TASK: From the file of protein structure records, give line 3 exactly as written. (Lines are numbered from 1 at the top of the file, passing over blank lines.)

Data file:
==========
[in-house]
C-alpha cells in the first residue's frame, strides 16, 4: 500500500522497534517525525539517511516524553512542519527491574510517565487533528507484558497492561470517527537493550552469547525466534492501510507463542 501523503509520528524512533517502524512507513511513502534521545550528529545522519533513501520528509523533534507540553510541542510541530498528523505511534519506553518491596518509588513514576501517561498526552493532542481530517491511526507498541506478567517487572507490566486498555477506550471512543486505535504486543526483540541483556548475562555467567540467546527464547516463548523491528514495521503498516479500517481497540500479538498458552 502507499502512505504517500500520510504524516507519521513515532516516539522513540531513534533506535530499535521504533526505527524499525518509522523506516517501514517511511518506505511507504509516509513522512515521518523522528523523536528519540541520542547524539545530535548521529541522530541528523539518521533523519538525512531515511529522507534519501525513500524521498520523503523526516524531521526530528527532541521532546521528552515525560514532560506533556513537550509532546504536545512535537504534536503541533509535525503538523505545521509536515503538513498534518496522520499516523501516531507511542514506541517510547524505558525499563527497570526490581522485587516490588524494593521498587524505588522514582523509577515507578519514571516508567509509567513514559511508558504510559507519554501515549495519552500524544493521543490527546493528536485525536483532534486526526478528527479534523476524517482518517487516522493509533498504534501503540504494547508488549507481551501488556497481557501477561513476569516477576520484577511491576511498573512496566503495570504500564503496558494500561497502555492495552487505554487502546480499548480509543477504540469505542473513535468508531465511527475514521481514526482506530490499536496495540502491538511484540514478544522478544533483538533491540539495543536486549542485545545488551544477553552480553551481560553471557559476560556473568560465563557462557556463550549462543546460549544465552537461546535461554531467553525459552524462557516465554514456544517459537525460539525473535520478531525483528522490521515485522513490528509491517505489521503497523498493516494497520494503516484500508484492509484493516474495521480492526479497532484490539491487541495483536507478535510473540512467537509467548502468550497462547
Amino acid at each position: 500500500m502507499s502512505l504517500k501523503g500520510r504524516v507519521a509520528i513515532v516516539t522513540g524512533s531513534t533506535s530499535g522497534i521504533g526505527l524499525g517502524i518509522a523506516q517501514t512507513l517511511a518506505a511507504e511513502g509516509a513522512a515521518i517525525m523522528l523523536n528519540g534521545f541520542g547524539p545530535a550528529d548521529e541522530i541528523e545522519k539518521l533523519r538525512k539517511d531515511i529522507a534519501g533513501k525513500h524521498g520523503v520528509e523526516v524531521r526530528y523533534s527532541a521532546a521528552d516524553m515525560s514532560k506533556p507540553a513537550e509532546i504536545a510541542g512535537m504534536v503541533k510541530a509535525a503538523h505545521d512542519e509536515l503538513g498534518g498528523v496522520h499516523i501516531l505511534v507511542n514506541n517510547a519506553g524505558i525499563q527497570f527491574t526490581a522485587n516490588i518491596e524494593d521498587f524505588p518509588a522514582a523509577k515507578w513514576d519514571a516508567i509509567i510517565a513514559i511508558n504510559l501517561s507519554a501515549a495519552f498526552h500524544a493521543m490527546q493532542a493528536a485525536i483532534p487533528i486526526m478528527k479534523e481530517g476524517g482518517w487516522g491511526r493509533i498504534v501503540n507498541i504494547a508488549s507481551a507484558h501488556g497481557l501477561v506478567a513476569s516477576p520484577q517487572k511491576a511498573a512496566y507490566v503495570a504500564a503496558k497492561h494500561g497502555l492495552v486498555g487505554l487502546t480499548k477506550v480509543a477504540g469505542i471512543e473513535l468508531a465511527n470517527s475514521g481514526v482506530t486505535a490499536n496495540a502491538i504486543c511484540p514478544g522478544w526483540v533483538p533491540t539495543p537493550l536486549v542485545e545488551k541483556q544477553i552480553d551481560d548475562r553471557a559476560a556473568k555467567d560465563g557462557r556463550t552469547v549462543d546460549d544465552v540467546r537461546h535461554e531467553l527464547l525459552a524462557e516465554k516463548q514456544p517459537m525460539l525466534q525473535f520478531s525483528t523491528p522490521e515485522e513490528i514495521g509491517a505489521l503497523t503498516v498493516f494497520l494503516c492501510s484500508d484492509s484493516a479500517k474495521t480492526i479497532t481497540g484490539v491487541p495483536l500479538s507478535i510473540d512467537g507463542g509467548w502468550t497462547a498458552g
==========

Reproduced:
Amino acid at each position: 500500500m502507499s502512505l504517500k501523503g500520510r504524516v507519521a509520528i513515532v516516539t522513540g524512533s531513534t533506535s530499535g522497534i521504533g526505527l524499525g517502524i518509522a523506516q517501514t512507513l517511511a518506505a511507504e511513502g509516509a513522512a515521518i517525525m523522528l523523536n528519540g534521545f541520542g547524539p545530535a550528529d548521529e541522530i541528523e545522519k539518521l533523519r538525512k539517511d531515511i529522507a534519501g533513501k525513500h524521498g520523503v520528509e523526516v524531521r526530528y523533534s527532541a521532546a521528552d516524553m515525560s514532560k506533556p507540553a513537550e509532546i504536545a510541542g512535537m504534536v503541533k510541530a509535525a503538523h505545521d512542519e509536515l503538513g498534518g498528523v496522520h499516523i501516531l505511534v507511542n514506541n517510547a519506553g524505558i525499563q527497570f527491574t526490581a522485587n516490588i518491596e524494593d521498587f524505588p518509588a522514582a523509577k515507578w513514576d519514571a516508567i509509567i510517565a513514559i511508558n504510559l501517561s507519554a501515549a495519552f498526552h500524544a493521543m490527546q493532542a493528536a485525536i483532534p487533528i486526526m478528527k479534523e481530517g476524517g482518517w487516522g491511526r493509533i498504534v501503540n507498541i504494547a508488549s507481551a507484558h501488556g497481557l501477561v506478567a513476569s516477576p520484577q517487572k511491576a511498573a512496566y507490566v503495570a504500564a503496558k497492561h494500561g497502555l492495552v486498555g487505554l487502546t480499548k477506550v480509543a477504540g469505542i471512543e473513535l468508531a465511527n470517527s475514521g481514526v482506530t486505535a490499536n496495540a502491538i504486543c511484540p514478544g522478544w526483540v533483538p533491540t539495543p537493550l536486549v542485545e545488551k541483556q544477553i552480553d551481560d548475562r553471557a559476560a556473568k555467567d560465563g557462557r556463550t552469547v549462543d546460549d544465552v540467546r537461546h535461554e531467553l527464547l525459552a524462557e516465554k516463548q514456544p517459537m525460539l525466534q525473535f520478531s525483528t523491528p522490521e515485522e513490528i514495521g509491517a505489521l503497523t503498516v498493516f494497520l494503516c492501510s484500508d484492509s484493516a479500517k474495521t480492526i479497532t481497540g484490539v491487541p495483536l500479538s507478535i510473540d512467537g507463542g509467548w502468550t497462547a498458552g